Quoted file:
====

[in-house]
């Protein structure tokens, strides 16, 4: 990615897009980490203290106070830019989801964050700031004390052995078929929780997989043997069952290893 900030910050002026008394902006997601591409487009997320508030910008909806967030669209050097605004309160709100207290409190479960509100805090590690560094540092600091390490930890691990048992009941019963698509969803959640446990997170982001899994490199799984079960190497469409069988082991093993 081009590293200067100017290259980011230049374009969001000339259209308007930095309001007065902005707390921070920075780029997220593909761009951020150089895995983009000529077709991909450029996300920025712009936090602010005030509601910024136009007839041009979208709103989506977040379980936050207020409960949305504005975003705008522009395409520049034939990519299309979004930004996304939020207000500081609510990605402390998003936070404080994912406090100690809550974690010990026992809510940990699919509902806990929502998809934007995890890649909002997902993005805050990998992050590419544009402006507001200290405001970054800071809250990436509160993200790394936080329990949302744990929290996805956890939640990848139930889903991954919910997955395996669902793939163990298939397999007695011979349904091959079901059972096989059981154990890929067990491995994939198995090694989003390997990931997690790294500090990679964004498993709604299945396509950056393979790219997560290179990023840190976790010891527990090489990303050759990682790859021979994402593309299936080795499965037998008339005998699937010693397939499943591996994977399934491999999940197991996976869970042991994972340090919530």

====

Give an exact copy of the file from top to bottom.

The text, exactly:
[in-house]
């Protein structure tokens, strides 16, 4: 990615897009980490203290106070830019989801964050700031004390052995078929929780997989043997069952290893 900030910050002026008394902006997601591409487009997320508030910008909806967030669209050097605004309160709100207290409190479960509100805090590690560094540092600091390490930890691990048992009941019963698509969803959640446990997170982001899994490199799984079960190497469409069988082991093993 081009590293200067100017290259980011230049374009969001000339259209308007930095309001007065902005707390921070920075780029997220593909761009951020150089895995983009000529077709991909450029996300920025712009936090602010005030509601910024136009007839041009979208709103989506977040379980936050207020409960949305504005975003705008522009395409520049034939990519299309979004930004996304939020207000500081609510990605402390998003936070404080994912406090100690809550974690010990026992809510940990699919509902806990929502998809934007995890890649909002997902993005805050990998992050590419544009402006507001200290405001970054800071809250990436509160993200790394936080329990949302744990929290996805956890939640990848139930889903991954919910997955395996669902793939163990298939397999007695011979349904091959079901059972096989059981154990890929067990491995994939198995090694989003390997990931997690790294500090990679964004498993709604299945396509950056393979790219997560290179990023840190976790010891527990090489990303050759990682790859021979994402593309299936080795499965037998008339005998699937010693397939499943591996994977399934491999999940197991996976869970042991994972340090919530």